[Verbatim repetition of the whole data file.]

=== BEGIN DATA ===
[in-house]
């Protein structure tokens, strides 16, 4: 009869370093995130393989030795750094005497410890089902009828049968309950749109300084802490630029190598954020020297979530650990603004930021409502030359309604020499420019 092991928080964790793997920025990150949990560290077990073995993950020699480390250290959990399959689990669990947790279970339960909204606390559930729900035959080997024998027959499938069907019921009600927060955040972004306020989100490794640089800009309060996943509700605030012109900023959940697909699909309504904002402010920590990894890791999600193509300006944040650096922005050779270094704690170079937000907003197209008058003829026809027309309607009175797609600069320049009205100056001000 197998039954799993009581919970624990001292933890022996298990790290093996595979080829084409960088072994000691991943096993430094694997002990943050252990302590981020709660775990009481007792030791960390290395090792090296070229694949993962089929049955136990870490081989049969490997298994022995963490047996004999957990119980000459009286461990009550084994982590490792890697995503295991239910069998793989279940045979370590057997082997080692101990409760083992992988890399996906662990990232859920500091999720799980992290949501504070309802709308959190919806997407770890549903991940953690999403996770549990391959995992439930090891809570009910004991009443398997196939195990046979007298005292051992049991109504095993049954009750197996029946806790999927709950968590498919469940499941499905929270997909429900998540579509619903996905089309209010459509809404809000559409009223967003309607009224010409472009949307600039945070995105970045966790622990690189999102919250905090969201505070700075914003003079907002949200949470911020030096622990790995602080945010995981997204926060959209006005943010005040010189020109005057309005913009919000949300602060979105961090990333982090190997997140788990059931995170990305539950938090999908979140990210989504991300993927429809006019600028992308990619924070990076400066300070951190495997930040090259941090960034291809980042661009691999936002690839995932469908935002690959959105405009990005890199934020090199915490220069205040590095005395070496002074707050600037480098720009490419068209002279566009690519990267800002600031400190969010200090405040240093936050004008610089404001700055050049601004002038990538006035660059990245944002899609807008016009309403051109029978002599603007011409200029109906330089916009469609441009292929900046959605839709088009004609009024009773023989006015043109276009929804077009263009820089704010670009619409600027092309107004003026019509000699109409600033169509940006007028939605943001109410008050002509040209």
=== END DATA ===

[in-house]
């Protein structure tokens, strides 16, 4: 009869370093995130393989030795750094005497410890089902009828049968309950749109300084802490630029190598954020020297979530650990603004930021409502030359309604020499420019 092991928080964790793997920025990150949990560290077990073995993950020699480390250290959990399959689990669990947790279970339960909204606390559930729900035959080997024998027959499938069907019921009600927060955040972004306020989100490794640089800009309060996943509700605030012109900023959940697909699909309504904002402010920590990894890791999600193509300006944040650096922005050779270094704690170079937000907003197209008058003829026809027309309607009175797609600069320049009205100056001000 197998039954799993009581919970624990001292933890022996298990790290093996595979080829084409960088072994000691991943096993430094694997002990943050252990302590981020709660775990009481007792030791960390290395090792090296070229694949993962089929049955136990870490081989049969490997298994022995963490047996004999957990119980000459009286461990009550084994982590490792890697995503295991239910069998793989279940045979370590057997082997080692101990409760083992992988890399996906662990990232859920500091999720799980992290949501504070309802709308959190919806997407770890549903991940953690999403996770549990391959995992439930090891809570009910004991009443398997196939195990046979007298005292051992049991109504095993049954009750197996029946806790999927709950968590498919469940499941499905929270997909429900998540579509619903996905089309209010459509809404809000559409009223967003309607009224010409472009949307600039945070995105970045966790622990690189999102919250905090969201505070700075914003003079907002949200949470911020030096622990790995602080945010995981997204926060959209006005943010005040010189020109005057309005913009919000949300602060979105961090990333982090190997997140788990059931995170990305539950938090999908979140990210989504991300993927429809006019600028992308990619924070990076400066300070951190495997930040090259941090960034291809980042661009691999936002690839995932469908935002690959959105405009990005890199934020090199915490220069205040590095005395070496002074707050600037480098720009490419068209002279566009690519990267800002600031400190969010200090405040240093936050004008610089404001700055050049601004002038990538006035660059990245944002899609807008016009309403051109029978002599603007011409200029109906330089916009469609441009292929900046959605839709088009004609009024009773023989006015043109276009929804077009263009820089704010670009619409600027092309107004003026019509000699109409600033169509940006007028939605943001109410008050002509040209």